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A Return to Soul: Living Systems and Other Unities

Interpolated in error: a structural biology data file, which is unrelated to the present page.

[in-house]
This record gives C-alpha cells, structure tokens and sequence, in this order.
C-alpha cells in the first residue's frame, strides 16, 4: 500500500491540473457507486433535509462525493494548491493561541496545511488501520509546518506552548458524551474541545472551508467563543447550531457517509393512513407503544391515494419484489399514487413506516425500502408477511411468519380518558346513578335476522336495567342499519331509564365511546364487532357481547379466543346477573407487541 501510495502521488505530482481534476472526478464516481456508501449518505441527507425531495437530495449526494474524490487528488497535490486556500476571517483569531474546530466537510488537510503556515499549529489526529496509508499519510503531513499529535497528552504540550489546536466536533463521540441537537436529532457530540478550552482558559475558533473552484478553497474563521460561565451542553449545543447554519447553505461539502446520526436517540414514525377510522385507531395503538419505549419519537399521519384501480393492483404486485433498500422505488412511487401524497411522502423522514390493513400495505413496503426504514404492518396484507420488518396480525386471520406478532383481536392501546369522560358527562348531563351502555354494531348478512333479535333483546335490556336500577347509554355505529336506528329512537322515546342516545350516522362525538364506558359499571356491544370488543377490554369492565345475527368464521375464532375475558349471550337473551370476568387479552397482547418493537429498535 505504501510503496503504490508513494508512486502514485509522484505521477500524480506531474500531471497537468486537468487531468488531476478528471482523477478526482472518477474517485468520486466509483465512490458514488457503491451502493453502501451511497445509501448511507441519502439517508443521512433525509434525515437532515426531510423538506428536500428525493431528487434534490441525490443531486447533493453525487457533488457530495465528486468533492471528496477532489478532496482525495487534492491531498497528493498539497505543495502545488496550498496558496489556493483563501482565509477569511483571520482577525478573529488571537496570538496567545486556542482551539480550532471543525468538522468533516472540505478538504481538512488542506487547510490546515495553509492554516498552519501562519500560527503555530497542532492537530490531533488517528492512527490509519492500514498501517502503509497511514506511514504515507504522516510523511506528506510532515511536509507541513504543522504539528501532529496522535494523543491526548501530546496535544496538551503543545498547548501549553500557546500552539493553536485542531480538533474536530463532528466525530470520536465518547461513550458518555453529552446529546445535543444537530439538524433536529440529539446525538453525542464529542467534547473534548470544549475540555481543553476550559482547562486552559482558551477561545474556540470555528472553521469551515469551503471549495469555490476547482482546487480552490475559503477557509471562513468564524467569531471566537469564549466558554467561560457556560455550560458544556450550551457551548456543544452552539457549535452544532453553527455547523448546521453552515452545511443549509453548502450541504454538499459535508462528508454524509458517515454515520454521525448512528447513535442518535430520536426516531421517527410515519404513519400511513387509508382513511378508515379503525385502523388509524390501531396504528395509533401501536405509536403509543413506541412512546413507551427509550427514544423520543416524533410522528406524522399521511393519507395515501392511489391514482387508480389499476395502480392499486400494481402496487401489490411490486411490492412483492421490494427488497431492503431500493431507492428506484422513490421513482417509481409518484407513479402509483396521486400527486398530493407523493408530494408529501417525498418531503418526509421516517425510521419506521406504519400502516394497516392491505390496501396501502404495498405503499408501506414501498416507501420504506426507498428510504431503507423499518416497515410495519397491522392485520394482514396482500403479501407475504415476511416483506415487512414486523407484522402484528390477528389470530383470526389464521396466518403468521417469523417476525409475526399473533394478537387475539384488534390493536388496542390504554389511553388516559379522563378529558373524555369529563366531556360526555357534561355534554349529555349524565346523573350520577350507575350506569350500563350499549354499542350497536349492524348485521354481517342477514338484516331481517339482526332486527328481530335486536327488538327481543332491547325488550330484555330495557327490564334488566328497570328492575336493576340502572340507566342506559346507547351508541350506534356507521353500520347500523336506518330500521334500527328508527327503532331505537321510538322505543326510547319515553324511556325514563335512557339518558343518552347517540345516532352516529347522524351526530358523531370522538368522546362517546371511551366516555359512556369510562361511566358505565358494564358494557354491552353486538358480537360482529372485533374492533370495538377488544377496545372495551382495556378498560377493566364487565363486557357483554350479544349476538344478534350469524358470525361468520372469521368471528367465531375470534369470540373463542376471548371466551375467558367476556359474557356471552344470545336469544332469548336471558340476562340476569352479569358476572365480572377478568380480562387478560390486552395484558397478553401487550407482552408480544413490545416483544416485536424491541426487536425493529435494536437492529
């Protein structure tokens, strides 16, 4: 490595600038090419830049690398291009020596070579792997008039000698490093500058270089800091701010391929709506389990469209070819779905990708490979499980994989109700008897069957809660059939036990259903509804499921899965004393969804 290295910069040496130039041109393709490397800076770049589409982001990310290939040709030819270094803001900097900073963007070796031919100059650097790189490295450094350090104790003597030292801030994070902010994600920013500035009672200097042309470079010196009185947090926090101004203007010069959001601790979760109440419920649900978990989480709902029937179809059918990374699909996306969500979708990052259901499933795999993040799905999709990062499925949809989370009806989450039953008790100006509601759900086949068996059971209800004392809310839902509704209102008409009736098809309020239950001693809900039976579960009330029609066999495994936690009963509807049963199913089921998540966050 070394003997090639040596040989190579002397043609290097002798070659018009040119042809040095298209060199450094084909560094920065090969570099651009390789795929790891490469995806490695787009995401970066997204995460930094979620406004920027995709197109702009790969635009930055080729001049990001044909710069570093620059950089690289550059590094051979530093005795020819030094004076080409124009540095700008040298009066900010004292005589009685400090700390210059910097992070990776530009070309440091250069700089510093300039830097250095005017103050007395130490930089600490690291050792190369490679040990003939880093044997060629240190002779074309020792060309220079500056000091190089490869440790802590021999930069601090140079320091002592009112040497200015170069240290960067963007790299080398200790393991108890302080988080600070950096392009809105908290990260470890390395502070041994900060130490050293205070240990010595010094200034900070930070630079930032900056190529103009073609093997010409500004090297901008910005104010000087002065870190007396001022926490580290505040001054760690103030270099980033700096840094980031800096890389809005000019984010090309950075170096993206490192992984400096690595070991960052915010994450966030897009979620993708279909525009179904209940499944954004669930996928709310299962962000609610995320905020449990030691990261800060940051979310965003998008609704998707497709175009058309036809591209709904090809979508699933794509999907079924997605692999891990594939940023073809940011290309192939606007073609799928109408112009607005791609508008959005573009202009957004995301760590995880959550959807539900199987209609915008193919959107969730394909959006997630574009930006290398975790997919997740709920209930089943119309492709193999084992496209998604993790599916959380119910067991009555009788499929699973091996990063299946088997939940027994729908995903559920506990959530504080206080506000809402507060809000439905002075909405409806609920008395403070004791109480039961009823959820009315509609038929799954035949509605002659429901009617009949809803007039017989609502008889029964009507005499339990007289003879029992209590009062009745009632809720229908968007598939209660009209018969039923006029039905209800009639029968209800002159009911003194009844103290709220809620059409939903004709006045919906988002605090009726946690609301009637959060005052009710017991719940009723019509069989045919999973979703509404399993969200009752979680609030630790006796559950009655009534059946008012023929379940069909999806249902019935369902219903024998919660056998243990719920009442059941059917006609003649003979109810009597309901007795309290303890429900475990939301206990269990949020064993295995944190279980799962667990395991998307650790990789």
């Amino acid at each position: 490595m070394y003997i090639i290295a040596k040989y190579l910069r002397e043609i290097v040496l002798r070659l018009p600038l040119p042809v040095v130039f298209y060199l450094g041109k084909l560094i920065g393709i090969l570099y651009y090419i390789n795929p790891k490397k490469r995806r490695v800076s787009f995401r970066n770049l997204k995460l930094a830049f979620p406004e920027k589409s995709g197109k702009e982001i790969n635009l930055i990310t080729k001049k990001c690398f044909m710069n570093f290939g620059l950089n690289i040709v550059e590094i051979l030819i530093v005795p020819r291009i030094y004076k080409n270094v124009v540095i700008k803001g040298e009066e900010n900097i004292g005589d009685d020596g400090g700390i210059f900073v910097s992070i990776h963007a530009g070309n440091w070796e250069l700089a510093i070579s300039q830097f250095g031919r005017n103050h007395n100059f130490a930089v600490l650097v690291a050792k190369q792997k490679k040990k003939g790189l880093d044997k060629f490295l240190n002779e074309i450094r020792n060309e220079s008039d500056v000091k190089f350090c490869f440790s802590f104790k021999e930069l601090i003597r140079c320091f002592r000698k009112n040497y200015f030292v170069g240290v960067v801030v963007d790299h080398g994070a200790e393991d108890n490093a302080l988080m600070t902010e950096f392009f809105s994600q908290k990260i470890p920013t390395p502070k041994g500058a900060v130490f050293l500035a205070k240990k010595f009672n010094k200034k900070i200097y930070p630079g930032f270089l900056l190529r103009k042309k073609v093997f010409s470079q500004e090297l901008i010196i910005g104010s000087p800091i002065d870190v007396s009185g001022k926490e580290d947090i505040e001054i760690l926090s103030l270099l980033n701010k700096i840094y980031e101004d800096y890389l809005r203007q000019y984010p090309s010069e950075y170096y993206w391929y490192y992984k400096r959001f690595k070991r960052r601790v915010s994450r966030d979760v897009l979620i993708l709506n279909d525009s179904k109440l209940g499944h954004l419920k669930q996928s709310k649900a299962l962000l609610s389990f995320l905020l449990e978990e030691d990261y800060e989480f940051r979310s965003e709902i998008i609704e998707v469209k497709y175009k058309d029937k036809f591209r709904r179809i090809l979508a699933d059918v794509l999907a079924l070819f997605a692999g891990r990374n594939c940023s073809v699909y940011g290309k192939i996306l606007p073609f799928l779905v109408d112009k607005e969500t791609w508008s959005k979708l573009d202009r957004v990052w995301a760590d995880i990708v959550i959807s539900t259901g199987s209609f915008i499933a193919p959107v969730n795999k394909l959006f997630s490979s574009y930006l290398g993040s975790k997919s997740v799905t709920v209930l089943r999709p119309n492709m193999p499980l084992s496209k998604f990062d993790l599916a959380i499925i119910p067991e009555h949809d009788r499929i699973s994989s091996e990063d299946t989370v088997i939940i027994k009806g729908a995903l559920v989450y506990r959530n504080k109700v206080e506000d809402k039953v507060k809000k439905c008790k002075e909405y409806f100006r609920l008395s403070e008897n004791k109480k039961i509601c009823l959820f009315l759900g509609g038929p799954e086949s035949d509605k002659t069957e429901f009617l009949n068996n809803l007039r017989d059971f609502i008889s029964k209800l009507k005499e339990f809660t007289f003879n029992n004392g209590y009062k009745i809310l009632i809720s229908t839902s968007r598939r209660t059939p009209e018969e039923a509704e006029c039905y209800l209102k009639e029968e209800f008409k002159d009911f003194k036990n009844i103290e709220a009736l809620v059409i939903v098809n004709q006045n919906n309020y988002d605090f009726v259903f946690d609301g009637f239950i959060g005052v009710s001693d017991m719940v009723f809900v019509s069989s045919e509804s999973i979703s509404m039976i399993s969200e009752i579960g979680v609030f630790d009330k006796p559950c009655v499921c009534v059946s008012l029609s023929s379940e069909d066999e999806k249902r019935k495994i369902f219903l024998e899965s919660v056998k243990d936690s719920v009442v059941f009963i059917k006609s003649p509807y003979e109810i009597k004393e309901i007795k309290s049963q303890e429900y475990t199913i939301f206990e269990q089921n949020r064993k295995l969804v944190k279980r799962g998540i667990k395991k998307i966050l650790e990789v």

It is easy to presume that the notion of the soul has been superseded by science. If that is so, then outside of religious contexts we have little cause to take seriously the contention that we have souls. After all, whatever explanatory work the soul may once have been invoked to discharge is now handled in the context of the empirical sciences, including most centrally, of course, the biological sciences. This presumption is, however, at best premature, and, at worst, simply short-sighted. When we reflect on the broader metaphysical grounds for introducing the soul as a principle of unity advanced by Aristotle, we find ourselves with reason to revisit afresh the suggestion that living systems are privileged unities. We must, then, either accept the unity of such systems as primitive or postulate some principle of privilege. When we postulate such a principle, however, we return to the hypothesis that living systems are, after all, ensouled beings.